On Tuesday morning, at twenty-five minutes past nine precisely, Lawyer Freer bustled into the town-hall
, in the wake of two counsellors, specially retained for Mrs. Agatha Needham. That lady herself, escorted by her nephew, and accompanied by several maiden friends, also arrived, just as the learned baron, who presided at Nisi Prius, took his seat. With difficulty places were found for Mrs. Needham's party, for the court was crammed, all the town being anxious to hear the great cause tried.
“And now, aunt, as you are comfortably fixed, I'll be off to the infirmary for an hour. It's my day to go round the wards with the surgeons."
" Why, Thomas!” uttered the startled Mrs. Agatha, “ you'll never think of leaving us unprotected! Mr. Dicks will excuse you on so important an occasion as this. Those gentlemen in wigs are staring here very unpleasantly already. How extremely ugly they are !"
"Staring are they !” cried Tom. “I'll go and stop that. Just one moment, aunt; you'll take no harm. Back in a brace of shakes."
At ten o'clock the Reverend Mr. Whistler was in St. Luke's vestry, putting on his surplice. He had not to wait long for the wedding party.. It consisted only of Mr. Elliot, Louisa Freer (in her every-day clothes, and a thick black veil), and a strange gentleman as groomsman.
“ This is sadly unfortunate, Mr. Whistler," began Tom, in his off-hand
manner ; “my aunt's cause is on, and everybody's at it. Mrs. Agatha is
“ Newcome v. Needham.” He had anticipated a string of ladies as long as the aisle, with a proportionate show of veils and feathers. He never performed the marriage service so glibly in his life and he thought he had never seen a bride tremble more violently.
The fees were paid, the register signed, and the parties left the church. At the entrance, which was situated, like the church, in an obscure neighbourhood, stood a post-chaise and four. Mr. Tom Elliot, clearing a way through the collection of young nurses and infants there assembled, placed his bride in it, followed her in, banged-to the door, and off dashed the postboys at a gallop.
“Never accomplished a feat more cleverly in my life,” chuckled Tom. “Loo, my darling, all the fathers in Christendom shan't separate us
The stranger, meanwhile, after watching the chaise fairly away, returned to the vestry, and addressed the clergyman.
“Mr. Freer's compliments, sir, and he begs you will be at his house at seven to-night, to celebrate the wedding."
Mr. Whistler replied in the affirmative, though not without hesitation. He had a horror of evening parties, and concluded this was nothing less than a dance. But he did not like to refuse on such an occasion.
It was seven that evening when Mr. Freer returned home, having snatched a hasty dinner off a pocket sandwich in the guildhall. Clara had got tea ready on the table, with a nice ham, for she knew what her father's dinners on assize days were.
“Well, papa,” she said, " is it over ? How's the verdict ?”
“For Miss Needham, of course," replied Lawyer Freer, throwing aside his wig and bag, for he was addicted, when fatigued, to sitting in private life in his bald head. “I knew we should have it. There was a clapping of hands in court when it was delivered. Just get me my slippers, Clara. Where's
sister ?” “She went out after breakfast. Telling Nancy she was going to court with Mrs. Stevens, and might not be at home till late."
"Told Nancy she was going into court !" repeated the amazed lawyer, pausing in the act of pulling off his boots. “My daughter to appear in a public assize court! İf Squire Turnbull should hear Good Heavens, Louisa must be out of her mind. And where were my eyes that I did not see her? Ring the bell, Clara."
“I thought it very extraordinary, papa,” rejoined Clara, not sorry to get her sister into a row.
“ Nancy,” cried the lawyer, in a fume, when the housemaid appeared,
go instantly to Mrs. Stevens! Ask to speak to Miss Louisa, and tell her it is my desire that she return home with you immediately. Staycall at Ford's and take a fly; go in it and return in it. A pretty night assize night is, for women to be in the streets," muttered the discomfited lawyer.
No sooner had Nancy departed than there came a rat-tat-tat to the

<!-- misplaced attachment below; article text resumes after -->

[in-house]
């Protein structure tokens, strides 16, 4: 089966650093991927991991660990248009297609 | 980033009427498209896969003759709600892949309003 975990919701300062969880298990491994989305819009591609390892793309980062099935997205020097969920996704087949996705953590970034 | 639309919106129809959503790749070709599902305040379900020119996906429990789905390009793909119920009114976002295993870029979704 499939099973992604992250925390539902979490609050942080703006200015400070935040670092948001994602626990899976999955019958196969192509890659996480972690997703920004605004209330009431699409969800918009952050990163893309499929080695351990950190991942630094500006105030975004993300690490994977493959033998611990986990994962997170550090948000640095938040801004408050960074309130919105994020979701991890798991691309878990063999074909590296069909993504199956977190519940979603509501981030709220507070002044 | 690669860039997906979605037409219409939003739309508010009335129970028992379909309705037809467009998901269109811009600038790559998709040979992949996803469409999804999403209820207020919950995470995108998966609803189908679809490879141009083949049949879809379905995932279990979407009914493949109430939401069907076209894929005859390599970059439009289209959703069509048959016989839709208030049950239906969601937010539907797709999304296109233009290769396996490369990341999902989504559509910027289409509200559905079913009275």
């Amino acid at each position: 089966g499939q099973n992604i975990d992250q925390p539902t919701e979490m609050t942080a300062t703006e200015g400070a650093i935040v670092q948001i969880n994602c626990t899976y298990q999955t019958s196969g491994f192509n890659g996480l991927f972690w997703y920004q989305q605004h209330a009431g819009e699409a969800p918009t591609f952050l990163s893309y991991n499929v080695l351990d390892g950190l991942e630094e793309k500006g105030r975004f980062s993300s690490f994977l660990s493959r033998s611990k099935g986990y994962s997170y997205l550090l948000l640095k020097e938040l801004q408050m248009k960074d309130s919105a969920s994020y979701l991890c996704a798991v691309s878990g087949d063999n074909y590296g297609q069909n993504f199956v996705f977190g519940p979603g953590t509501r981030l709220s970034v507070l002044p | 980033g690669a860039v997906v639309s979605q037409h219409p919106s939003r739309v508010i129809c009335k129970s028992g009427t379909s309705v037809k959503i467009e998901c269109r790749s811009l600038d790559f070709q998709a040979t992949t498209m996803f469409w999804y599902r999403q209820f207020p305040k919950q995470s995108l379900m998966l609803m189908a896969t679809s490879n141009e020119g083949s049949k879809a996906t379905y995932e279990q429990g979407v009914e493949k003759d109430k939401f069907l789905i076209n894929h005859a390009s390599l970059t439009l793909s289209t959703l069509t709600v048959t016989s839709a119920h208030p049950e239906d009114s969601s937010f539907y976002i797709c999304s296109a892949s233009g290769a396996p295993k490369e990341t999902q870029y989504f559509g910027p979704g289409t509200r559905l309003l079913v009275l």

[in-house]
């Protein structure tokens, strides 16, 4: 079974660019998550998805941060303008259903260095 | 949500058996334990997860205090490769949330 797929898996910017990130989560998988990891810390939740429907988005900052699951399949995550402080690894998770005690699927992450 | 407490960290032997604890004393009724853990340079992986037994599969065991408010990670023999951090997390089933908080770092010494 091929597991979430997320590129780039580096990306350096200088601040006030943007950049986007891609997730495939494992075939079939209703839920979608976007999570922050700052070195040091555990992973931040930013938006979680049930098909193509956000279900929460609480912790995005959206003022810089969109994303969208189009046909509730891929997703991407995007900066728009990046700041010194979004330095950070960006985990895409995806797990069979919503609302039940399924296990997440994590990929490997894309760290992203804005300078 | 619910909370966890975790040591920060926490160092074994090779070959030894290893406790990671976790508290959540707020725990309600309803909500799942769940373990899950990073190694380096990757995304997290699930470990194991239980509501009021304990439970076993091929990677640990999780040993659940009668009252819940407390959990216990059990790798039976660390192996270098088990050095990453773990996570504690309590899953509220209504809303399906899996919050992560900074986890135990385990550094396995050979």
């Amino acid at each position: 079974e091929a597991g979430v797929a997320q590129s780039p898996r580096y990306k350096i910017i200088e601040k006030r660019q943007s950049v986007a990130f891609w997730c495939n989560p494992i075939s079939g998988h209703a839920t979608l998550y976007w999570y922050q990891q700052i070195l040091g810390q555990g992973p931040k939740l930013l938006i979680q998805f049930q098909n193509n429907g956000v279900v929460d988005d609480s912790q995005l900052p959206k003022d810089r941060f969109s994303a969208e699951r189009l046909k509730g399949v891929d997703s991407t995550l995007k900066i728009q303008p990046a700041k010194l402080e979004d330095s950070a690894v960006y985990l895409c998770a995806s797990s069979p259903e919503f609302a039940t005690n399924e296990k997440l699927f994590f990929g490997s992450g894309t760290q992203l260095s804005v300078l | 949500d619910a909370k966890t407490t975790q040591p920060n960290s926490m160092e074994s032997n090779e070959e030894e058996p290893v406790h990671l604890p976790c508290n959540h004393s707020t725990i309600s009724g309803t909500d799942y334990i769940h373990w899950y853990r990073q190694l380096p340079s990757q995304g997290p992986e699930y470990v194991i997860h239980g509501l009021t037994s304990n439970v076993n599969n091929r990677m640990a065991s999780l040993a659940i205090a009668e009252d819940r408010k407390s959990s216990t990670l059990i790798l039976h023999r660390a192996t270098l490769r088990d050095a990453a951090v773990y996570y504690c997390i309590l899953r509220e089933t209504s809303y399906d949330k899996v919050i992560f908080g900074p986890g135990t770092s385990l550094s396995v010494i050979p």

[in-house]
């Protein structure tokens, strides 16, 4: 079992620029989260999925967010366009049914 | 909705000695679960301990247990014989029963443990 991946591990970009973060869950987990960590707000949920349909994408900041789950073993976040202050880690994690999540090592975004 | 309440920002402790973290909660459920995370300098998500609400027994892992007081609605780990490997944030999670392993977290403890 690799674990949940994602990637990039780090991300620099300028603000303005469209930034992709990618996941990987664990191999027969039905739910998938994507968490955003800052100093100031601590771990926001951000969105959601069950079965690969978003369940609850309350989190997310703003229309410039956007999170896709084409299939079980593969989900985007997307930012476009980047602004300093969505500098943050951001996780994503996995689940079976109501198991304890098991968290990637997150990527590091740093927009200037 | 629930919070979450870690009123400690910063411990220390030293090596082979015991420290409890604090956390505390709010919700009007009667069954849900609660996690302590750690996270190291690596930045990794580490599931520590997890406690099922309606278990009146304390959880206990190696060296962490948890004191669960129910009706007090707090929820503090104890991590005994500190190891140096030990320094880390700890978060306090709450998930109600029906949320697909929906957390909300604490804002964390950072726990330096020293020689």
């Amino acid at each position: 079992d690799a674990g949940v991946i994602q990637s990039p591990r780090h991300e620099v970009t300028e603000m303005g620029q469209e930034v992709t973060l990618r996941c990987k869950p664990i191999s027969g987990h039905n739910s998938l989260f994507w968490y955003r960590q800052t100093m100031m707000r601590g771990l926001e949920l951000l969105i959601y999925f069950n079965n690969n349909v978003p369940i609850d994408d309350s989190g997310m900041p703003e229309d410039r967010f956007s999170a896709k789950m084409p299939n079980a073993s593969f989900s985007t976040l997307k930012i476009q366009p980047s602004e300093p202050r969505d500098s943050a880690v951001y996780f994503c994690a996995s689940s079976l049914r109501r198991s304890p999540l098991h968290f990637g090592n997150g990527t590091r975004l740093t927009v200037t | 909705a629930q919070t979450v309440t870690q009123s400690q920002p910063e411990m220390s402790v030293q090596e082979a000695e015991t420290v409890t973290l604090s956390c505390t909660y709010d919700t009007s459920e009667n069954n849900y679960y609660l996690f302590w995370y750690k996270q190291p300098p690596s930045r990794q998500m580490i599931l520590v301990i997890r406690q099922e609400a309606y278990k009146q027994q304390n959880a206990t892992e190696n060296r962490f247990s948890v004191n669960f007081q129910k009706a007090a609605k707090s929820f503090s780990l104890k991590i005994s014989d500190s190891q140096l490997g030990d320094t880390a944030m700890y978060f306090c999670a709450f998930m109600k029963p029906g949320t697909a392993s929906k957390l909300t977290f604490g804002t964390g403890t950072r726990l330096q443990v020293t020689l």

street-door, and in walked the Rev. Mr. Whistler, ushered in by the cook, who, to her own mortification, happened that day, of all days in the year, not to have “cleaned” herself. The lawyer stared, and Clara stared, for the parson had arrayed himself in evening attire, white kid gloves, silk stockings, tights, and pumps. He went all over as red as his hunting-coat, and sat down dreadfully embarrassed, feeling convinced he had mistaken the night, and ready to swear—if he had not been a parson—at his own stupidity. Clara asked if he would take a cup of tea, and he stammered that he would, though he hated tea like poison.
“ You must allow me to congratulate you, sir," he began, believing he was expected to say something about the wedding, and clearing his throat to help overcome his diffidence. “ I was sorry not to have had that pleasure this morning."
Lawyer Freer knew of no cause for congratulation save the verdict in favour of Mrs. Agatha Needham. “Thank you,” he said, “it is not a pleasant thing to lose a cause."
The parson expected his host to say daughter, and if the word sounded to his ear like cause, he attributed it to his own bewilderment.
“Indeed it is not,” answered the parson. “I remember when my sister was married, my mother and the bridesmaids cried all day.”
The attorney looked up with undisguised astonishment, and Miss Freer was certainly laughing. He felt sure it was at those wretched tights, and pushed his legs back under his chair, as far as he could, without overbalancing himself.
“ Were you amused in court to-day?” was his next question, addressing Miss Freer.
" In court! I!" cried Clara.
“It was her sister who went," broke in the lawyer—"my youngest daughter. Clara would not have acted so indiscreetly. Louisa's not come home yet.”
“Your youngest daughter went to the hall to-day!" echoed the clergyman, staring in his turn. “That is rather-rather uncommonis it not?”
“Uncommon? It's unpardonable.”
“Mr. Elliot!" roared the attorney, firing at the name, "I don't know anything about Mr. Elliot. What's Mr. Elliot to me?"
"A-a-a-no quarrel, or misunderstanding, I hope, since the morning?” cried the parson, hopelessly mystified.
“Not that I am aware of, sir,” coldly answered the offended attorney. “I supposed they were leaving the town to-day,” returned Mr. Whistler. “Indeed, I believed they had left it.”
Mr. Freer considered, and concluding the “they” must have reference to the learned judges, he made no remark.
At that moment the cook put her head into the room. Agatha Needham's compliments-she was sorry to trouble Mr. Freer on the subject, but did he know anything of her nephew? He had left her in a mysterious way in the morning, as soon as she got into court, and nothing had been heard or seen of him since.
“I know nothing of him,” growled the lawyer—"nothing. My respects to Mrs. Needham herself."
Before the cook could turn away with the message, a fly was heard